An aboriginal tribe in the Philippines is making headlines for designing unique bikes carved out of wood and they aren't just a trinket of show. The tribe also rides these bikes out of necessity. Not all members of the Igolot-Garonne tribe can afford to buy a conventional bicycle or a motorcycle, so they came up with one of their own - handcrafted of wood. Photographer Richard Haw first saw these when he was on a business trip to the Philippines when the unconventional 'bike gang' rolled in together in the town of Batad.
"I was walking to my truck in the town when we were treated to the spectacle and it just so happens that I had my camera on hand and snapped the cowboy-inspired scooter zooming downhill. Owning a motorcycle is considered a status symbol for people of a humble background. Since most of them do not really earn enough to afford the real thing they would just make imitations of a scooter by whatever means they have," Haw, who works for a gaming company, told Positive True News.
Since the design and execution both rest in the hands of the tribe, the scooters can be very imaginative with most of them carrying a distinctive theme to them - head of a horse, dragon, lion, etc. The tribe doesn't just use the handcrafted scooters for getting around but also hold their own road races.
The scooters can hit speeds of up to 40 km/h as the tribe races them downhill. There are no helmets or protective gear, but the tribe's distinguishing attire of highlander g-string called bahag and a dyed red robe. "I have not heard of any fatalities or accidents while people have been using the bikes, but looking at their legs you can see deep scars and I can imagine that it might have come from this,” said Haw.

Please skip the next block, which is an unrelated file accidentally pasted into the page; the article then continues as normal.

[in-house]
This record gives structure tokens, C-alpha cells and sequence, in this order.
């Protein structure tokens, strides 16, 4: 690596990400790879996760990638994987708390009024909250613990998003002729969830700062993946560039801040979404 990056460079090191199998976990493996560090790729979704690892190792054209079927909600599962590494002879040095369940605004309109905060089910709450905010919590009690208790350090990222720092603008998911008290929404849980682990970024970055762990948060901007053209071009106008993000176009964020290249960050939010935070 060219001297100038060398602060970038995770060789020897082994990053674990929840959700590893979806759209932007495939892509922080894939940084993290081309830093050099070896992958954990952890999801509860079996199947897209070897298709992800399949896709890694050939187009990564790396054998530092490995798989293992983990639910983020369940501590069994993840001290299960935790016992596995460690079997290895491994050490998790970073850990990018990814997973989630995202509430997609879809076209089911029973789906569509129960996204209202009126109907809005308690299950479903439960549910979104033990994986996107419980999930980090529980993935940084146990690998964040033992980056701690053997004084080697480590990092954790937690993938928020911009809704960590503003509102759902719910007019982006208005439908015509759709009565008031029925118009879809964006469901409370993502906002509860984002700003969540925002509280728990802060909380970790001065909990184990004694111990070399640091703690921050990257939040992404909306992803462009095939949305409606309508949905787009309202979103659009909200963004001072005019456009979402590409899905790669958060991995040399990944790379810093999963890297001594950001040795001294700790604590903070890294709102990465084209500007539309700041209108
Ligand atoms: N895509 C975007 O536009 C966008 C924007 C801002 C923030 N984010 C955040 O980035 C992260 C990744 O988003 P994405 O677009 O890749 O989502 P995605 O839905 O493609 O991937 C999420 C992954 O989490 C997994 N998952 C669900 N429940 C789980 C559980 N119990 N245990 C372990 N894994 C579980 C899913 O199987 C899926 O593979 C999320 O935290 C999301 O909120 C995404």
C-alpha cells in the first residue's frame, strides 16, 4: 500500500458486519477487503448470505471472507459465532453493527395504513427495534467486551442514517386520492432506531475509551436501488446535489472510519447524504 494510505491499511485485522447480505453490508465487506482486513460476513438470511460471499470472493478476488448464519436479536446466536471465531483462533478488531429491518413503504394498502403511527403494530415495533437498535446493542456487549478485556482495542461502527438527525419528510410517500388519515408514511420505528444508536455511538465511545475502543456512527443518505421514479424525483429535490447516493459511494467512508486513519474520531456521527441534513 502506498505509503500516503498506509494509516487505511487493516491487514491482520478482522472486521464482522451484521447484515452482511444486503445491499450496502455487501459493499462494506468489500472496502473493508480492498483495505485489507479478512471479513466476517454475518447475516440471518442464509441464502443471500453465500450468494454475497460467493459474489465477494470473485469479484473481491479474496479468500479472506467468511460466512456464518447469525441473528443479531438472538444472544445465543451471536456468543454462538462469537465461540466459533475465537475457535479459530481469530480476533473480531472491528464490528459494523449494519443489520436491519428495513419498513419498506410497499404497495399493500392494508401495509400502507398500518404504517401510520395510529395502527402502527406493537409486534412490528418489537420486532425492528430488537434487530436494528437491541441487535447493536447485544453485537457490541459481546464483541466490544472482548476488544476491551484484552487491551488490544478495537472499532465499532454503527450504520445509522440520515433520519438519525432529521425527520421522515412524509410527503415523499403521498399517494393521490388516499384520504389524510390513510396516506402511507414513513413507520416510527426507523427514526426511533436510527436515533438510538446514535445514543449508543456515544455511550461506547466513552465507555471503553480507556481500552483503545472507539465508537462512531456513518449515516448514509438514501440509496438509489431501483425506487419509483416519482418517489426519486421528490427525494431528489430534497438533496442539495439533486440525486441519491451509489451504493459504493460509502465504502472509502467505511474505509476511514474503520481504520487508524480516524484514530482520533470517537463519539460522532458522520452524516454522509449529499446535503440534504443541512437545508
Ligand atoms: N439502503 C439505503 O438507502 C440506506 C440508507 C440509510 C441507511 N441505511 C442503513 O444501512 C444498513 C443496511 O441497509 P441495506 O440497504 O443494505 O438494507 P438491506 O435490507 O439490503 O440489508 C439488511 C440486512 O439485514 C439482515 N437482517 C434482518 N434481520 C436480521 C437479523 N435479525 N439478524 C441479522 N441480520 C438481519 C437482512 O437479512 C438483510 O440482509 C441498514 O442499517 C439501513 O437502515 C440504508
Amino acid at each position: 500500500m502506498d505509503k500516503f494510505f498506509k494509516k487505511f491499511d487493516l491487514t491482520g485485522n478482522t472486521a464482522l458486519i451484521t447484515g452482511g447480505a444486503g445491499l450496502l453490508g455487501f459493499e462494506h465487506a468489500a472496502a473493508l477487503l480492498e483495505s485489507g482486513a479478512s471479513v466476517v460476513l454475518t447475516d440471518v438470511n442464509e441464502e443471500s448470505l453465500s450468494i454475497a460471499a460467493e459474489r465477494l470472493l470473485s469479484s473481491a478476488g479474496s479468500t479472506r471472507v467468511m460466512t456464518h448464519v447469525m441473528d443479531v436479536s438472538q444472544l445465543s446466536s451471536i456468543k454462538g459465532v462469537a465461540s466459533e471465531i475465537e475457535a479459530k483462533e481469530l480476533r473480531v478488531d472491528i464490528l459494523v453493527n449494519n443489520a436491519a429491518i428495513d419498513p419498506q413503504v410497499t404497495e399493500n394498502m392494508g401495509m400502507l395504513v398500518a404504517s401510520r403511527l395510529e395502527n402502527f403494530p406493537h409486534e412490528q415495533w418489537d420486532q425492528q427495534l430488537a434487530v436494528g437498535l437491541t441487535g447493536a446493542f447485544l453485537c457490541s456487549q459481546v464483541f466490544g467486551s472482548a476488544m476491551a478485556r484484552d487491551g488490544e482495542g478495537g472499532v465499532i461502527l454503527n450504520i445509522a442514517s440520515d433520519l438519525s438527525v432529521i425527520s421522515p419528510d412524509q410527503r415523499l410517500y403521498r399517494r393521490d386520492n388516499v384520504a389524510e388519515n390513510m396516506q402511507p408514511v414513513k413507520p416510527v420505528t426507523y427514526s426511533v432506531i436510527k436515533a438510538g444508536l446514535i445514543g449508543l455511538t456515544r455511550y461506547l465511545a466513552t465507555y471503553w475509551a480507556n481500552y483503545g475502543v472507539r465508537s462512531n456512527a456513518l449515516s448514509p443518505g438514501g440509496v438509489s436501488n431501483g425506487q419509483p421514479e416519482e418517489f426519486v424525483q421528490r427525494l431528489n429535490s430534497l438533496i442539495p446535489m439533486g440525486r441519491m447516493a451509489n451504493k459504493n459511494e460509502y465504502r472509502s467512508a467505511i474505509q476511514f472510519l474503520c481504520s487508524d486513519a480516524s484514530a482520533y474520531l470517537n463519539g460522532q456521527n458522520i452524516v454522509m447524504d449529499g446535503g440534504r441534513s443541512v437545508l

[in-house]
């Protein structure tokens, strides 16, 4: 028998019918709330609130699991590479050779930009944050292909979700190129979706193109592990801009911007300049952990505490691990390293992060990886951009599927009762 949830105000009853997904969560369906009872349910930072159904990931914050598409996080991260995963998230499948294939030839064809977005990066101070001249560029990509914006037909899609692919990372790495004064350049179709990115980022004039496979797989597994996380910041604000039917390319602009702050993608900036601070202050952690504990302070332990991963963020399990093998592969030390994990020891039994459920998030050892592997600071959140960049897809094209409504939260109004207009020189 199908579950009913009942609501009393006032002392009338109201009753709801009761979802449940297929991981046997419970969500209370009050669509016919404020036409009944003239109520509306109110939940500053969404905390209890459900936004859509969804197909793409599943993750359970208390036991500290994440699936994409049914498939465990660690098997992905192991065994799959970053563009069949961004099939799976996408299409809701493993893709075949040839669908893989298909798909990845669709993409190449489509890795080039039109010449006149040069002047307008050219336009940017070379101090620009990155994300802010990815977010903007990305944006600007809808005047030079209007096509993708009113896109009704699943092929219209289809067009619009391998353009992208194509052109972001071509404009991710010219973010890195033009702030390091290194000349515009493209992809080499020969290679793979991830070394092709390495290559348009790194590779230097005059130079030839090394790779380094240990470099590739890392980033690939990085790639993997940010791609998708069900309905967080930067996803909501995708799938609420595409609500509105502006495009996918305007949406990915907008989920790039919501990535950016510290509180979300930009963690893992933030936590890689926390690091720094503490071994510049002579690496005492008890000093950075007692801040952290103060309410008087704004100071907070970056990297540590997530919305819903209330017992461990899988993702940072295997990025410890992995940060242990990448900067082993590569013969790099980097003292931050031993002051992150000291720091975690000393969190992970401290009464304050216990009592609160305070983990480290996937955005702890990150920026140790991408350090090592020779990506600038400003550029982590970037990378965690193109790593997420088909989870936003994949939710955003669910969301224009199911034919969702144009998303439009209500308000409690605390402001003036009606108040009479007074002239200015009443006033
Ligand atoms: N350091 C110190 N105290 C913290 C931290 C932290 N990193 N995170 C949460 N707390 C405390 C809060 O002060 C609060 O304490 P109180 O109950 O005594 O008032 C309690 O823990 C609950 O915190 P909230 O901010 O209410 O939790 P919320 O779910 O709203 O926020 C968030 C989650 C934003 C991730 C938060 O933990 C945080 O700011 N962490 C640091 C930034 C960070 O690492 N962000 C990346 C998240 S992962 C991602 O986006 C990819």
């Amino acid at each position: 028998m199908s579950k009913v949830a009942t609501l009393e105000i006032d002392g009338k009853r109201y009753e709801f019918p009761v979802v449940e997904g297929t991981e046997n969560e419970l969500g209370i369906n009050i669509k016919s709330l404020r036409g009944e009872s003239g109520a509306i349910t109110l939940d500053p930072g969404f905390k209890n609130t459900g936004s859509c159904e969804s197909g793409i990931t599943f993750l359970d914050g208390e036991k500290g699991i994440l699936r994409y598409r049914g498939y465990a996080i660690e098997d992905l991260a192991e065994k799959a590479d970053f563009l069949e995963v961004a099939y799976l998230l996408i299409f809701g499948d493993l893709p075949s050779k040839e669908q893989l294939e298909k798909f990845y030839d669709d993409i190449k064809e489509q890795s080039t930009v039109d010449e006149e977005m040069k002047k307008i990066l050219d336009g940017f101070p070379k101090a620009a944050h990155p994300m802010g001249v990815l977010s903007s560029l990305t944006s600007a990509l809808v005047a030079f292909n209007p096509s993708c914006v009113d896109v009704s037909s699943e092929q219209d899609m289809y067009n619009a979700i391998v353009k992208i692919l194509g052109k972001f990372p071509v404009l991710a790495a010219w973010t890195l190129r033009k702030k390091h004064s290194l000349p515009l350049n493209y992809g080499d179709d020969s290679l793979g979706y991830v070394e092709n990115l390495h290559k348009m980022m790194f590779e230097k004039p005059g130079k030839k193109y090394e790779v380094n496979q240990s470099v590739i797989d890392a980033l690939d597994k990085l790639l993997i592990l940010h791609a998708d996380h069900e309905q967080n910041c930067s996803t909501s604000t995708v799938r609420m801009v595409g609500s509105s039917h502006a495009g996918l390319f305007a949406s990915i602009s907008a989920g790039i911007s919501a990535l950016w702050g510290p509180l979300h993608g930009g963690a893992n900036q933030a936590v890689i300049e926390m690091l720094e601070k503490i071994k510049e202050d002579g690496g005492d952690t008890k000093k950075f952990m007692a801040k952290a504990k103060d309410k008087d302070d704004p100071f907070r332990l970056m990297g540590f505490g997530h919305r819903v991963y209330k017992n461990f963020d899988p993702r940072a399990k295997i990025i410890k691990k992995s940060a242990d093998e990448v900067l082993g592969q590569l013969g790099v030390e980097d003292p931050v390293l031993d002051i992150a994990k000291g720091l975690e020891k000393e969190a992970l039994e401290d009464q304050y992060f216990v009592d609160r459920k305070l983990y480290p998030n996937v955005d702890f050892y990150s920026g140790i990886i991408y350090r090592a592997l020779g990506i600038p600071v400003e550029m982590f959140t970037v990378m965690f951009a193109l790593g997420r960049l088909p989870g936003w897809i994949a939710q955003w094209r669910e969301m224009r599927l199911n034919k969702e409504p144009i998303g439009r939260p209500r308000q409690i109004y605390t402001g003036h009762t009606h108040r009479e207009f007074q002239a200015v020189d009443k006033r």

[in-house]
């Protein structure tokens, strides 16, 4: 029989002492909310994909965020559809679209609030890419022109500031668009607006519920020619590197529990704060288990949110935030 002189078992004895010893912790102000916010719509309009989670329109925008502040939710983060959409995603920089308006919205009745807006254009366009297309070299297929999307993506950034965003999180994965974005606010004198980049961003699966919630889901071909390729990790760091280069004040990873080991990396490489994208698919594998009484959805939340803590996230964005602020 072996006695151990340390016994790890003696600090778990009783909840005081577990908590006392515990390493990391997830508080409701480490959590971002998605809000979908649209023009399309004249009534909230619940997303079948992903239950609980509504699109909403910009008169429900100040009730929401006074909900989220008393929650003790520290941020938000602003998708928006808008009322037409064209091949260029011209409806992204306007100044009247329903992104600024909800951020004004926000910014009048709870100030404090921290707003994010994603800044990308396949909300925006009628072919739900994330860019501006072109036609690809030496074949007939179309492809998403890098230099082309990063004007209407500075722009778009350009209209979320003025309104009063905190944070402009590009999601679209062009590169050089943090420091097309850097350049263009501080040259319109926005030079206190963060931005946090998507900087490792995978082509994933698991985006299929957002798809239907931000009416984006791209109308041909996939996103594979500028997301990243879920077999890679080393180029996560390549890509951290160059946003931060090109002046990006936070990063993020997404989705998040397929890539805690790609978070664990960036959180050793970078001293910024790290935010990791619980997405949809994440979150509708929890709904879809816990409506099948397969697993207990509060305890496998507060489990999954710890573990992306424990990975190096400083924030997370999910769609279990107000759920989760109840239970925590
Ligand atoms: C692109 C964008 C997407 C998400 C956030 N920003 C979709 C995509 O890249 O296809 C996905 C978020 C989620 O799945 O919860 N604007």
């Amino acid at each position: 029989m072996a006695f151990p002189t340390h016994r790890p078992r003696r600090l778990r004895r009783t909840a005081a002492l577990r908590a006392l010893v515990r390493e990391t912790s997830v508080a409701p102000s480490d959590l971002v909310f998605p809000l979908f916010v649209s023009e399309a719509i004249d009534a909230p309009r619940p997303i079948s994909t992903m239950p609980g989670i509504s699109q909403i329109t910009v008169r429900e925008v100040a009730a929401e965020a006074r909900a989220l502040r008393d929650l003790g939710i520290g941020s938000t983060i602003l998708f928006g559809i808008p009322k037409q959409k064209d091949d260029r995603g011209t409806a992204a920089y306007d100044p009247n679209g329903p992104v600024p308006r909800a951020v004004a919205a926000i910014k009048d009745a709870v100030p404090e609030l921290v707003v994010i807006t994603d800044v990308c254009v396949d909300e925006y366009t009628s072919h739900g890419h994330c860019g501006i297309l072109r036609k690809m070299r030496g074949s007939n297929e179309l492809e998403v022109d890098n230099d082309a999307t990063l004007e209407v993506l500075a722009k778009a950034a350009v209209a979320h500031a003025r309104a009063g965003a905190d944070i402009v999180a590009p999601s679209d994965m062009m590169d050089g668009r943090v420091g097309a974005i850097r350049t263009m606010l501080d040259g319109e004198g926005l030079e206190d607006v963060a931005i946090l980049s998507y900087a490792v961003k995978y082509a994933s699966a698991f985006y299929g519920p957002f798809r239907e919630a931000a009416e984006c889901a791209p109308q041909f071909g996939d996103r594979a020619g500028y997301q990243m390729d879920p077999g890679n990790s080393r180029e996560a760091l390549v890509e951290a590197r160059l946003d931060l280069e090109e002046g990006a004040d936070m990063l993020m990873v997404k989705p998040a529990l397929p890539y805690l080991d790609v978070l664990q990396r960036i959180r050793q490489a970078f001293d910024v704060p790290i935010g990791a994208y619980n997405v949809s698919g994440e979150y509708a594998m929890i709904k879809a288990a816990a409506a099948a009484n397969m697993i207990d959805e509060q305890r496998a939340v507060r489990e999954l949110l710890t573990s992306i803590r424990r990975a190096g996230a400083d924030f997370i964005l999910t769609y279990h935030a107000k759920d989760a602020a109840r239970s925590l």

There are no brakes as such but there is a mechanism to slow the scooter down. The tribesmen step on a wooden pedal which puts pressure on a piece of a thick recycled tyre. The friction slows the scooter down and then their feet bring it to a halt, explained Haw's wife who is part Igorot. “When they race through the town, it is a chance to show off their scooters which is a source of pride for the carver,” she said.
There's actually a riding community flourishing around these hand-built scooters. The craftsmen share their build with the rest of the village and at times, dress up in traditional costumes to ride together. The Igolot believe that their Gods reside in all natural objects and by carving such designs on their scooters, they show respect to them. However, the tribe is currently struggling to remain on their indigenous land and are fighting to be recognised as a self-governed people.
Photos: Richard Haw